That’s what Deloitte found after interviewing 12,000 people worldwide, with more than 1,000 respondents in the U.S. The main conclusion of the survey is that the higher gas prices go, the more consumers favor the notion of electric vehicles. That seems like a no-brainer (even someone poor at math can imagine the increased cost of running a car as gas prices rise), but it’s still an important conclusion given that gas prices are definitely increasing and unlikely to drop any time soon.

Source: Fast Company

Car Sharing Goes All-Electric in Brussels
Source: Fast Company
Zen Car will be offering an alternative approach to transportation in the coming months. They are establishing a 29 EV-car sharing company with fifteen charging stations around Brussels. It will cost 40 euro’s to join plus a 6 euro monthly subscription. Zen Car hopes to launch in Paris by next year as well. 

Car Sharing Goes All-Electric in Brussels

Source: Fast Company

Zen Car will be offering an alternative approach to transportation in the coming months. They are establishing a 29 EV-car sharing company with fifteen charging stations around Brussels. It will cost 40 euro’s to join plus a 6 euro monthly subscription. Zen Car hopes to launch in Paris by next year as well. 

IBM Study: Electric Cars Stir Interest But Face Obstacles
Nearly one-fifth of drivers are likely to consider an electric vehicle 
Drivers reluctant to bear the cost of home charging

Many automobile industry executives believe that sales of traditional vehicles will peak before 2020 and are looking to electric-only vehicles (EVs) as one of the next hot products, but they will first have to address stringent consumer requirements about EV performance, recharging, and convenience, according to a new IBM (NYSE: IBM) survey of consumer attitudes and a recent study of auto industry executives.
Taken together, the two studies uncover significant differences between the automobile industry executives IBM spoke to and consumers on the factors motivating consumers to purchase electric vehicles, with auto execs placing greater emphasis than consumers on government incentives and oil prices. The executives were also skeptical of consumers’ willingness to pay a premium for green vehicles.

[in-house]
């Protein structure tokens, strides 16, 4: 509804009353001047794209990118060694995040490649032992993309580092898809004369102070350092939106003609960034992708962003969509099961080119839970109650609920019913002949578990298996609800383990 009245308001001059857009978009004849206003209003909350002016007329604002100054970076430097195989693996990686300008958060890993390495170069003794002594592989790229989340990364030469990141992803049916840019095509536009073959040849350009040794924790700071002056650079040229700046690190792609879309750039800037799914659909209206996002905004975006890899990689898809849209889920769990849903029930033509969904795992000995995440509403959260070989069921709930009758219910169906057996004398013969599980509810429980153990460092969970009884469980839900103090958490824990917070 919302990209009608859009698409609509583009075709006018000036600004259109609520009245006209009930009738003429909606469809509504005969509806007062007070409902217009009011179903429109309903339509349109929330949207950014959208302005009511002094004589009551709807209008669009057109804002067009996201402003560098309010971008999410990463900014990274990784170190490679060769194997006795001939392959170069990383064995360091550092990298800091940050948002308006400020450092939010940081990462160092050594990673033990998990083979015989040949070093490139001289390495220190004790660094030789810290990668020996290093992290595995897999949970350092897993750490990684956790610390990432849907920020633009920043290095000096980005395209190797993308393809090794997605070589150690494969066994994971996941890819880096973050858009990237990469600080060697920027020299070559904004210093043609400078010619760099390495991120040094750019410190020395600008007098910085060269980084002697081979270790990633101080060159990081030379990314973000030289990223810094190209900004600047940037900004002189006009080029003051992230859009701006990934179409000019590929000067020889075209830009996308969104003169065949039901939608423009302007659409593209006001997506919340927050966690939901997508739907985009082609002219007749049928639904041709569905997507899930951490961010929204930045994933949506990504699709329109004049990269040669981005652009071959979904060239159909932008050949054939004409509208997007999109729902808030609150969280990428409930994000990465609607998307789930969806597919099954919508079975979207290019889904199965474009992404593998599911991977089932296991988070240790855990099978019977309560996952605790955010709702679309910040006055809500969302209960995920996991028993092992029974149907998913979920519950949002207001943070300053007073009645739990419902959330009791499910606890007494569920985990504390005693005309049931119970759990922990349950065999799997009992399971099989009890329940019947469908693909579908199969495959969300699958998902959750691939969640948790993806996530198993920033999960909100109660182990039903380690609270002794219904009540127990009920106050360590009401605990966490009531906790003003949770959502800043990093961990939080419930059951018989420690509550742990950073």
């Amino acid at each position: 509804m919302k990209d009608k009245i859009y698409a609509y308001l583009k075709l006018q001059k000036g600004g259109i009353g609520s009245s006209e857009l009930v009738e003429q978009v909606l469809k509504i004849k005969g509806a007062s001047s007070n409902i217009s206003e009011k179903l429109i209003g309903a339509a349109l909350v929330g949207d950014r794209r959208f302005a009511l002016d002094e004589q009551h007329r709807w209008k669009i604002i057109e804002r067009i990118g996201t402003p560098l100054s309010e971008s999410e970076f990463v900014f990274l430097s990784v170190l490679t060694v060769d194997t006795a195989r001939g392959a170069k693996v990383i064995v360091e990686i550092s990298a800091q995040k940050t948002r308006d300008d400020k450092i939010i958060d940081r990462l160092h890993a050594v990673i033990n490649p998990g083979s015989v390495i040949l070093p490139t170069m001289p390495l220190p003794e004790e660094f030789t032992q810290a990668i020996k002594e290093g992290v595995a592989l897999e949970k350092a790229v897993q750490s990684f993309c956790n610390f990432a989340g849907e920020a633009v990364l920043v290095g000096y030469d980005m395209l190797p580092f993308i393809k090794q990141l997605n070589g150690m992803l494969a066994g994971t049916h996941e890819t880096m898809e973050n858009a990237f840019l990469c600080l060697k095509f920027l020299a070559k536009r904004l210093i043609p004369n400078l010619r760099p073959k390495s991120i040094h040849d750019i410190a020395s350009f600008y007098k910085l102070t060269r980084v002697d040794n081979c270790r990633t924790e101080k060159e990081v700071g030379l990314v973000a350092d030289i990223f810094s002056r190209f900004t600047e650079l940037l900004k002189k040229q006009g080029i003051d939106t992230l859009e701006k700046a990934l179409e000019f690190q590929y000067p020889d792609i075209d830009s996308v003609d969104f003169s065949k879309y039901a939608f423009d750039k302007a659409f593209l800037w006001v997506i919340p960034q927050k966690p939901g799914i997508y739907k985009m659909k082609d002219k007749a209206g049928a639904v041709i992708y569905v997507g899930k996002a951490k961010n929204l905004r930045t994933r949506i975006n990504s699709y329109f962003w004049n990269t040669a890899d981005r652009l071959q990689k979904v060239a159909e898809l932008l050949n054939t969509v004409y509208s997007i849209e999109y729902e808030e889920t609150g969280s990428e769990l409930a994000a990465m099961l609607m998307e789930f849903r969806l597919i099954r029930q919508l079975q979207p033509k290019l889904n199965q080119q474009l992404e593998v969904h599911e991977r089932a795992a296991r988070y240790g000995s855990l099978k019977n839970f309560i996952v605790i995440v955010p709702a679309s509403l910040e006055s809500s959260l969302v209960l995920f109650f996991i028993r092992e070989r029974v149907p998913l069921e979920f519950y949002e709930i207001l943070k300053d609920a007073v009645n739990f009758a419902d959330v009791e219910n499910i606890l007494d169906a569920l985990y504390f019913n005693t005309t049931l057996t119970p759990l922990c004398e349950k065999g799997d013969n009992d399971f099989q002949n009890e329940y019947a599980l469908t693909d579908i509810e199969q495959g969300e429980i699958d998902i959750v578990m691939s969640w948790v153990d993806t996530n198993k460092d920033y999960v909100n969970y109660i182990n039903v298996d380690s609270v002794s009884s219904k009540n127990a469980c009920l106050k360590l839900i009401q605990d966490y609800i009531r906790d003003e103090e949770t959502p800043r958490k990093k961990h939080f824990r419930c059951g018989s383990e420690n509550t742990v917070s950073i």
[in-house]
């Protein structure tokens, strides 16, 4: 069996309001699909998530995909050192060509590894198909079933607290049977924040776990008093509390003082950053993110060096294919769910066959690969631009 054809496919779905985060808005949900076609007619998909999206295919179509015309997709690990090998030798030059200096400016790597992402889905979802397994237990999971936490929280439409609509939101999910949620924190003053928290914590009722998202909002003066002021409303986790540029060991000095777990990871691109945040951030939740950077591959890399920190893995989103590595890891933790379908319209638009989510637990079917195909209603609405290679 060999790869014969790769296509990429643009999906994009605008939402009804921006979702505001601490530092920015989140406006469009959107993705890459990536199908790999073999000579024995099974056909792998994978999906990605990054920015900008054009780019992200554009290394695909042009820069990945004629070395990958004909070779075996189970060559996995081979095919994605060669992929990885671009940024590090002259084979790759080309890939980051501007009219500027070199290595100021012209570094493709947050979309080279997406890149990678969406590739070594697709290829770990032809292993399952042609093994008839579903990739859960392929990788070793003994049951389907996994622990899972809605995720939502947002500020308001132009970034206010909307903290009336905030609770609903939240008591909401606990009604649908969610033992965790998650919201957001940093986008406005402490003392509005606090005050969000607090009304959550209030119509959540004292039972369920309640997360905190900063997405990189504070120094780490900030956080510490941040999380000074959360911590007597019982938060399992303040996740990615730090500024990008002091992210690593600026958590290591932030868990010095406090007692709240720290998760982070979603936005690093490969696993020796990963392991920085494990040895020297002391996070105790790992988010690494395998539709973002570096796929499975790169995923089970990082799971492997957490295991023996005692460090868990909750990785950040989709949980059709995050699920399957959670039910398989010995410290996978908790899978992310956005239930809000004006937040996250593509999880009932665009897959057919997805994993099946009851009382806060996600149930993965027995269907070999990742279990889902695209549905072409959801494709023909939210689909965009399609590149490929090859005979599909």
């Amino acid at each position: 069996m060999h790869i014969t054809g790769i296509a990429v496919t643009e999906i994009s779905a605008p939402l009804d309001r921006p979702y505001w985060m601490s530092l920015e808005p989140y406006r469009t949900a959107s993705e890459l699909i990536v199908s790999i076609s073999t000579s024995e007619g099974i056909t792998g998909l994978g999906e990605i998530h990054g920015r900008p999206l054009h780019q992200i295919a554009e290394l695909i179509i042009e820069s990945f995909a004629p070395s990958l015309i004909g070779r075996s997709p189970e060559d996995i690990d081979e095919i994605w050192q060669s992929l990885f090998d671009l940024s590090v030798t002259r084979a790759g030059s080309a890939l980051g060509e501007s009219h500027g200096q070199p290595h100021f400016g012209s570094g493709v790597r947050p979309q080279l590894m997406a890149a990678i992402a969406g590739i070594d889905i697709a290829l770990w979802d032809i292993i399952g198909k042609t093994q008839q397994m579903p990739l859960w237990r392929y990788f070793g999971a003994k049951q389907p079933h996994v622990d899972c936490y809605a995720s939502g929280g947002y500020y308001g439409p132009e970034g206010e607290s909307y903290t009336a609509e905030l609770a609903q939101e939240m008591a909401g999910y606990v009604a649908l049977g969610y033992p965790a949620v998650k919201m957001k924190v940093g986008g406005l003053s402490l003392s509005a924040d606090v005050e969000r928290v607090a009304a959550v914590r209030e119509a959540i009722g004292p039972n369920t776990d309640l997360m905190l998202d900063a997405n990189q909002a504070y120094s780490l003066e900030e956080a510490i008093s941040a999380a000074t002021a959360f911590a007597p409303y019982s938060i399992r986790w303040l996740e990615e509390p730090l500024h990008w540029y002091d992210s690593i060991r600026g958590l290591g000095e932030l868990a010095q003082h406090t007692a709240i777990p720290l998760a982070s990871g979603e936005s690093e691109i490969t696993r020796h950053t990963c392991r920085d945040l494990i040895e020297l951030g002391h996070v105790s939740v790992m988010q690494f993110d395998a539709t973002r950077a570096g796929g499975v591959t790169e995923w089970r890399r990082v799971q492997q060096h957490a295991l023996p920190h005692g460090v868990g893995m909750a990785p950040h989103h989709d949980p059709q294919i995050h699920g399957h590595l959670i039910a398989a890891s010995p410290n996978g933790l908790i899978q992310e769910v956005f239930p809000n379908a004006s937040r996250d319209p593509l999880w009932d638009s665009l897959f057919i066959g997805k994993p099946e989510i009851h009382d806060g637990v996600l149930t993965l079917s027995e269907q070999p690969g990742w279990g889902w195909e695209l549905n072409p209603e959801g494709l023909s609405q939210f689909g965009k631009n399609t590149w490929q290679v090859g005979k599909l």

IBM Study: Electric Cars Stir Interest But Face Obstacles

  • Nearly one-fifth of drivers are likely to consider an electric vehicle 
  • Drivers reluctant to bear the cost of home charging

Many automobile industry executives believe that sales of traditional vehicles will peak before 2020 and are looking to electric-only vehicles (EVs) as one of the next hot products, but they will first have to address stringent consumer requirements about EV performance, recharging, and convenience, according to a new IBM (NYSE: IBM) survey of consumer attitudes and a recent study of auto industry executives.

Taken together, the two studies uncover significant differences between the automobile industry executives IBM spoke to and consumers on the factors motivating consumers to purchase electric vehicles, with auto execs placing greater emphasis than consumers on government incentives and oil prices. The executives were also skeptical of consumers’ willingness to pay a premium for green vehicles.